As payment options such as Apple Pay and other virtual wallets evolve, ABA will continue to emphasize the importance of consumer protection across all electronic payments, high standards to ensure the integrity of the payments system and a level playing field for all payments system participants.

ABA Survey Finds Target Breach Costly to Banks September 8, 2014

The Target consumer data breach last year was costly for banks of all sizes -- and especially for community banks -- according to an ABA survey of more than 500 banks. More than 8 percent of debit cards and nearly 4 percent of credit cards were implicated in the breach, and banks reissued nearly every card so implicated, representing tens of millions of cards reissued in response to a single breach.

Community banks experienced disproportionately higher costs in reissuing cards. Banks with under $1 billion in assets spent just over $11 per debit card and $12.75 per credit card, including mailing, card production and staff time. The largest banks -- those with over $50 billion -- spent under $3 per card. “These costs are deeply troubling for all banks, especially for community banks,” said ABA President and CEO Frank Keating. “As each new retailer breach occurs, these costs will be repeated over and over. Enough is enough.”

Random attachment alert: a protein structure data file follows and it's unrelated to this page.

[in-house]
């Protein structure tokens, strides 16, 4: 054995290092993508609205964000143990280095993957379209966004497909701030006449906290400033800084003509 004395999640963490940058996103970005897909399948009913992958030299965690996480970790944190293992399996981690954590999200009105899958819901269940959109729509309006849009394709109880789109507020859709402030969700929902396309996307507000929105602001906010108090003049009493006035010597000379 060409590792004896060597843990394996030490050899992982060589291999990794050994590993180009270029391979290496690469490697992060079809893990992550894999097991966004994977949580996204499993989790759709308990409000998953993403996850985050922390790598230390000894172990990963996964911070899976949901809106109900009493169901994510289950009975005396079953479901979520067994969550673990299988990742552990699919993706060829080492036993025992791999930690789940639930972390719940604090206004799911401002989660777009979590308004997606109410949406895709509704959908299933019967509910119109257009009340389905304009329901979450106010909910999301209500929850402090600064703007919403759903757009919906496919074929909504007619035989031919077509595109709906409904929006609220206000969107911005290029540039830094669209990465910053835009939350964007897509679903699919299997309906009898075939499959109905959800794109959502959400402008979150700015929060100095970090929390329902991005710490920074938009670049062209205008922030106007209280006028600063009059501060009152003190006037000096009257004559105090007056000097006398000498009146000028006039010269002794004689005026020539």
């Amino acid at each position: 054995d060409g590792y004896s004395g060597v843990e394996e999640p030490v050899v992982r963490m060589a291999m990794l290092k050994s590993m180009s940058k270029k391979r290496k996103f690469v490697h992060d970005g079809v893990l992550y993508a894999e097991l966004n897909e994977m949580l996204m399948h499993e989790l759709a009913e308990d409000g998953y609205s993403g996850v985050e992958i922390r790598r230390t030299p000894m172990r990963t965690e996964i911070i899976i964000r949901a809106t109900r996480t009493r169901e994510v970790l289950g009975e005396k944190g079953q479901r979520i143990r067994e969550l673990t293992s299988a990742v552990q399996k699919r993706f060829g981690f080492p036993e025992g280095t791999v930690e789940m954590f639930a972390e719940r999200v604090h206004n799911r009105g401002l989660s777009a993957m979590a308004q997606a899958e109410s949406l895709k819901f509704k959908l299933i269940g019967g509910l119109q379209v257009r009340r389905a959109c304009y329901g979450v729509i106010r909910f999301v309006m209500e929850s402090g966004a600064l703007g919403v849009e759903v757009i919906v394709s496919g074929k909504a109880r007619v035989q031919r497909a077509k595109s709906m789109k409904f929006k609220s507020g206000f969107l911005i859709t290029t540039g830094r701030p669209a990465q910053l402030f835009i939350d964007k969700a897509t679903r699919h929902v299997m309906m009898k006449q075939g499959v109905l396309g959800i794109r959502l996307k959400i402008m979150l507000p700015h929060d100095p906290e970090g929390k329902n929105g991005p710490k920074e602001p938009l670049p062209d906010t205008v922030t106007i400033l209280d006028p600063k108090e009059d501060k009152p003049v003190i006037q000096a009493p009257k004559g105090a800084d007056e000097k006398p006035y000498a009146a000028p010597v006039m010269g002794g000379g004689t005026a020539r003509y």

Banks also bear the costs of retailer breaches through low reimbursement rates. Although the survey did not cover reimbursement specifically for the Target breach, only one third of banks reported receiving any reimbursement for fraud losses and reissue costs in the previous five years. Of those that did receive reimbursement, 83 percent said they received less than 10 cents on the dollar -- and 46 percent reported receiving not even a penny on the dollar.